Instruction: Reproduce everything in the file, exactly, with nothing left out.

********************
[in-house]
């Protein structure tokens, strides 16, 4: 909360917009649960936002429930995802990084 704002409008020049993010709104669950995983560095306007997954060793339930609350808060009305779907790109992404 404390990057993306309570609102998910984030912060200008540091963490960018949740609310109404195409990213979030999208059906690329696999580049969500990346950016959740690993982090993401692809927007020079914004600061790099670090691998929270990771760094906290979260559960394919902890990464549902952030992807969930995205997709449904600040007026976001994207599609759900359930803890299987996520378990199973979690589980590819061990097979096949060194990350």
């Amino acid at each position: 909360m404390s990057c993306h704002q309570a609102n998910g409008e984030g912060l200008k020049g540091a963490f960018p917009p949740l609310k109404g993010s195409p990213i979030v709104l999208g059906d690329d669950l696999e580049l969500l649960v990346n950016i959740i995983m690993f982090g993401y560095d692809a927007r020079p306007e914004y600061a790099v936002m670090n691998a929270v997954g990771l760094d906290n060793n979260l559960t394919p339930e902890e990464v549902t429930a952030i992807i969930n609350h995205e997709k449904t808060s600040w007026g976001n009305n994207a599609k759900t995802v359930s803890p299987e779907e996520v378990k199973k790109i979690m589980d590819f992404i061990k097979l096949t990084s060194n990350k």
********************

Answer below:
[in-house]
């Protein structure tokens, strides 16, 4: 909360917009649960936002429930995802990084 704002409008020049993010709104669950995983560095306007997954060793339930609350808060009305779907790109992404 404390990057993306309570609102998910984030912060200008540091963490960018949740609310109404195409990213979030999208059906690329696999580049969500990346950016959740690993982090993401692809927007020079914004600061790099670090691998929270990771760094906290979260559960394919902890990464549902952030992807969930995205997709449904600040007026976001994207599609759900359930803890299987996520378990199973979690589980590819061990097979096949060194990350």
């Amino acid at each position: 909360m404390s990057c993306h704002q309570a609102n998910g409008e984030g912060l200008k020049g540091a963490f960018p917009p949740l609310k109404g993010s195409p990213i979030v709104l999208g059906d690329d669950l696999e580049l969500l649960v990346n950016i959740i995983m690993f982090g993401y560095d692809a927007r020079p306007e914004y600061a790099v936002m670090n691998a929270v997954g990771l760094d906290n060793n979260l559960t394919p339930e902890e990464v549902t429930a952030i992807i969930n609350h995205e997709k449904t808060s600040w007026g976001n009305n994207a599609k759900t995802v359930s803890p299987e779907e996520v378990k199973k790109i979690m589980d590819f992404i061990k097979l096949t990084s060194n990350k």